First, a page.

The “Martyrdom Effect”: When the Prospect of Pain and Effort Increases Charitable Giving

Normative and lay theories of decision-making consider pain and effort to be deterrents. In contrast, we provide novel evidence that the prospect of pain and effort can promote charitable giving. Across a series of experiments, participants contributed more money to a prosocial cause when the contribution process was painful and effortful than when it was neutral or enjoyable. We demonstrate this “martyrdom effect” using both hypothetical scenarios and studies involving real money and pain, and show that it cannot be explained by a taste for painful-effortful donation activities, cognitive dissonance, social norms, or an attribute substitution heuristic process.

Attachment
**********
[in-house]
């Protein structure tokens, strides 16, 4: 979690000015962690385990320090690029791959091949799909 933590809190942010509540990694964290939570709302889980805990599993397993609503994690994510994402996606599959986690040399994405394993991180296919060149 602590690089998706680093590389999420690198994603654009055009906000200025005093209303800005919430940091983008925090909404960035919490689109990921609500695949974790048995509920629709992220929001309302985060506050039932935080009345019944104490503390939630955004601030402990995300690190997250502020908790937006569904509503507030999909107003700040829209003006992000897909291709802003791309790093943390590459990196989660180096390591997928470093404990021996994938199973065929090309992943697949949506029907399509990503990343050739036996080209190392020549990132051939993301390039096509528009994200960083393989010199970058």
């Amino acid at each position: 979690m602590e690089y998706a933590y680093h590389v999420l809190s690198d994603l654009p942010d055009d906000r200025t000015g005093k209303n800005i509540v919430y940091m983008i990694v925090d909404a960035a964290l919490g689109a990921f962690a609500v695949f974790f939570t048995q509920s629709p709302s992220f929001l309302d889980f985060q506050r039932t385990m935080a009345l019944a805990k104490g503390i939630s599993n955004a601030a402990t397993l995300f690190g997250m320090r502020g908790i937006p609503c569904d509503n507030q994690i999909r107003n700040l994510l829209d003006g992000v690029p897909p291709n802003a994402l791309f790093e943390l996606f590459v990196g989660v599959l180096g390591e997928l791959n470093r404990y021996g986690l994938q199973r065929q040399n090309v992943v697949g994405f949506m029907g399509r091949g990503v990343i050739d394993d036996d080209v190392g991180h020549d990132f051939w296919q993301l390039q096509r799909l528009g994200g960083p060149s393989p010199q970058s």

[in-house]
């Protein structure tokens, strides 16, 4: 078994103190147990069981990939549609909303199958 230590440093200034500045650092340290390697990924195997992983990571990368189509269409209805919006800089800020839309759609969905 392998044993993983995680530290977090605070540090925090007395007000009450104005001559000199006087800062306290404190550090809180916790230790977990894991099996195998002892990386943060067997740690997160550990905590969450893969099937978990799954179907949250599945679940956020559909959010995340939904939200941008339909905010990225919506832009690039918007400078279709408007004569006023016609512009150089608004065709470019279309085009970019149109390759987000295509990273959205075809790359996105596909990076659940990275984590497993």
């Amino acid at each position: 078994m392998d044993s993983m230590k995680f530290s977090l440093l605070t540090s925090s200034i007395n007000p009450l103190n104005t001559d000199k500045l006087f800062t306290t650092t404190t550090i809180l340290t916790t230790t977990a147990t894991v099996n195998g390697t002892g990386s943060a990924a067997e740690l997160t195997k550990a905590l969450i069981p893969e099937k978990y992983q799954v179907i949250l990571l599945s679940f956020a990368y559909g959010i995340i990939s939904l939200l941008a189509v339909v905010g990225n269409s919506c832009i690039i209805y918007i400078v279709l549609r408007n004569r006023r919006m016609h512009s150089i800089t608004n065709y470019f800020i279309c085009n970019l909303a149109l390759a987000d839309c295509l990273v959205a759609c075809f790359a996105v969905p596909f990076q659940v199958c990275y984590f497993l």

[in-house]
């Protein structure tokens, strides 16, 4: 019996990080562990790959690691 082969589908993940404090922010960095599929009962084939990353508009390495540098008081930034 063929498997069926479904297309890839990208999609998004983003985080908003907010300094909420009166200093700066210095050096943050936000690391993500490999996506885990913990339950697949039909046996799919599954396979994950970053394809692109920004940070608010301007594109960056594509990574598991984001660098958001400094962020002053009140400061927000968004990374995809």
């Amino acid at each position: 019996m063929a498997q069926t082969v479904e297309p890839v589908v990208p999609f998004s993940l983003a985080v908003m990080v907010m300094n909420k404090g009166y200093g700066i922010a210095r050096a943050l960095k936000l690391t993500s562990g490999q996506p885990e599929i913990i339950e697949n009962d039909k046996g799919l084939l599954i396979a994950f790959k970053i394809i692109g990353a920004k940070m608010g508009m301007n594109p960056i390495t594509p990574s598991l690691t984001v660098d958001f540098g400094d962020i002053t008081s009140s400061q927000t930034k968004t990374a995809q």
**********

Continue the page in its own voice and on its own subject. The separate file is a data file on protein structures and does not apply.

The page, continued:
Citation:

Christopher Olivola and Eldar Shafir (2009) ,"The “Martyrdom Effect”: When the Prospect of Pain and Effort Increases Charitable Giving", in NA - Advances in Consumer Research Volume 36, eds. Ann L. McGill and Sharon Shavitt, Duluth, MN : Association for Consumer Research, Pages: 190-194.

Authors

Christopher Olivola, Princeton University, USA
Eldar Shafir, Princeton University, USA



Volume

NA - Advances in Consumer Research Volume 36 | 2009



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